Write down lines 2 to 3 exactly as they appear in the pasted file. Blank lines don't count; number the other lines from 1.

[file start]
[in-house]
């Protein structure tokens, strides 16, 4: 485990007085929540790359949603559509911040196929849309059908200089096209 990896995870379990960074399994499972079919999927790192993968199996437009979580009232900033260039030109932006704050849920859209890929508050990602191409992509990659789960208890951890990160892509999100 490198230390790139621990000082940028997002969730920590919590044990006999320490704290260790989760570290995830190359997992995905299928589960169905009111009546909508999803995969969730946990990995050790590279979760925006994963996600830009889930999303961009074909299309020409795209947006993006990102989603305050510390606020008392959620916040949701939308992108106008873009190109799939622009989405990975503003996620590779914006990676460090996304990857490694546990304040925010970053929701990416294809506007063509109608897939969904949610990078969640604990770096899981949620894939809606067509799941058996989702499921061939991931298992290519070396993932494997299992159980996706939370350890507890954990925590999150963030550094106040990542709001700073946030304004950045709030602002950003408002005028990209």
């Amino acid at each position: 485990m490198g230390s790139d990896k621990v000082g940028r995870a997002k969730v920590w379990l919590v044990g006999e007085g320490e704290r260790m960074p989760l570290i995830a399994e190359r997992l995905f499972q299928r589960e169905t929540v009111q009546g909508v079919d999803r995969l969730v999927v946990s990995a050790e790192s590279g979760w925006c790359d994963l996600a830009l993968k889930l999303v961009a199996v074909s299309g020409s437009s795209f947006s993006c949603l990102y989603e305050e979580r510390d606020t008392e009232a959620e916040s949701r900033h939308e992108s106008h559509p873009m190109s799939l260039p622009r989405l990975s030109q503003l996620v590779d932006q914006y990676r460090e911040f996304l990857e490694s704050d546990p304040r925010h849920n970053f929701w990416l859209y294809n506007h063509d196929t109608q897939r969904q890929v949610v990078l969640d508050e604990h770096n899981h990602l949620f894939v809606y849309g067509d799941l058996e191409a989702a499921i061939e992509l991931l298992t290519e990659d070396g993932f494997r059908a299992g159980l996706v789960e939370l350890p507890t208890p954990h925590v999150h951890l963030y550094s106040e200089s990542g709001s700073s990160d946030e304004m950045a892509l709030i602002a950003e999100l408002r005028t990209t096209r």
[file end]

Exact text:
């Protein structure tokens, strides 16, 4: 485990007085929540790359949603559509911040196929849309059908200089096209 990896995870379990960074399994499972079919999927790192993968199996437009979580009232900033260039030109932006704050849920859209890929508050990602191409992509990659789960208890951890990160892509999100 490198230390790139621990000082940028997002969730920590919590044990006999320490704290260790989760570290995830190359997992995905299928589960169905009111009546909508999803995969969730946990990995050790590279979760925006994963996600830009889930999303961009074909299309020409795209947006993006990102989603305050510390606020008392959620916040949701939308992108106008873009190109799939622009989405990975503003996620590779914006990676460090996304990857490694546990304040925010970053929701990416294809506007063509109608897939969904949610990078969640604990770096899981949620894939809606067509799941058996989702499921061939991931298992290519070396993932494997299992159980996706939370350890507890954990925590999150963030550094106040990542709001700073946030304004950045709030602002950003408002005028990209």
């Amino acid at each position: 485990m490198g230390s790139d990896k621990v000082g940028r995870a997002k969730v920590w379990l919590v044990g006999e007085g320490e704290r260790m960074p989760l570290i995830a399994e190359r997992l995905f499972q299928r589960e169905t929540v009111q009546g909508v079919d999803r995969l969730v999927v946990s990995a050790e790192s590279g979760w925006c790359d994963l996600a830009l993968k889930l999303v961009a199996v074909s299309g020409s437009s795209f947006s993006c949603l990102y989603e305050e979580r510390d606020t008392e009232a959620e916040s949701r900033h939308e992108s106008h559509p873009m190109s799939l260039p622009r989405l990975s030109q503003l996620v590779d932006q914006y990676r460090e911040f996304l990857e490694s704050d546990p304040r925010h849920n970053f929701w990416l859209y294809n506007h063509d196929t109608q897939r969904q890929v949610v990078l969640d508050e604990h770096n899981h990602l949620f894939v809606y849309g067509d799941l058996e191409a989702a499921i061939e992509l991931l298992t290519e990659d070396g993932f494997r059908a299992g159980l996706v789960e939370l350890p507890t208890p954990h925590v999150h951890l963030y550094s106040e200089s990542g709001s700073s990160d946030e304004m950045a892509l709030i602002a950003e999100l408002r005028t990209t096209r």